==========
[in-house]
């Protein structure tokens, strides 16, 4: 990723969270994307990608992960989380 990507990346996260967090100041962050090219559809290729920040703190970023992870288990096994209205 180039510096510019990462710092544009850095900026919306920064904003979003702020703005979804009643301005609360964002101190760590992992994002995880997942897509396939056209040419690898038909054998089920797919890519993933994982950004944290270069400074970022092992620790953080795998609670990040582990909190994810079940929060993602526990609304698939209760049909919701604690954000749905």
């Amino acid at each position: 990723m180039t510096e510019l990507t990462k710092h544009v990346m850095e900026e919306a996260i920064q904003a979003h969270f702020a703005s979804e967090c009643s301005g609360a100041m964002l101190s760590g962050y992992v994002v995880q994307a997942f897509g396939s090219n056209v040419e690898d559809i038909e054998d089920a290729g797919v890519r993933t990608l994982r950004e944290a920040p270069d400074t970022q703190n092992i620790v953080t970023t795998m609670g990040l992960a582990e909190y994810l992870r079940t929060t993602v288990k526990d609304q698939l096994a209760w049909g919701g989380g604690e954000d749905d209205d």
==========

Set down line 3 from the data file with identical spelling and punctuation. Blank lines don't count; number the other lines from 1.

């Amino acid at each position: 990723m180039t510096e510019l990507t990462k710092h544009v990346m850095e900026e919306a996260i920064q904003a979003h969270f702020a703005s979804e967090c009643s301005g609360a100041m964002l101190s760590g962050y992992v994002v995880q994307a997942f897509g396939s090219n056209v040419e690898d559809i038909e054998d089920a290729g797919v890519r993933t990608l994982r950004e944290a920040p270069d400074t970022q703190n092992i620790v953080t970023t795998m609670g990040l992960a582990e909190y994810l992870r079940t929060t993602v288990k526990d609304q698939l096994a209760w049909g919701g989380g604690e954000d749905d209205d």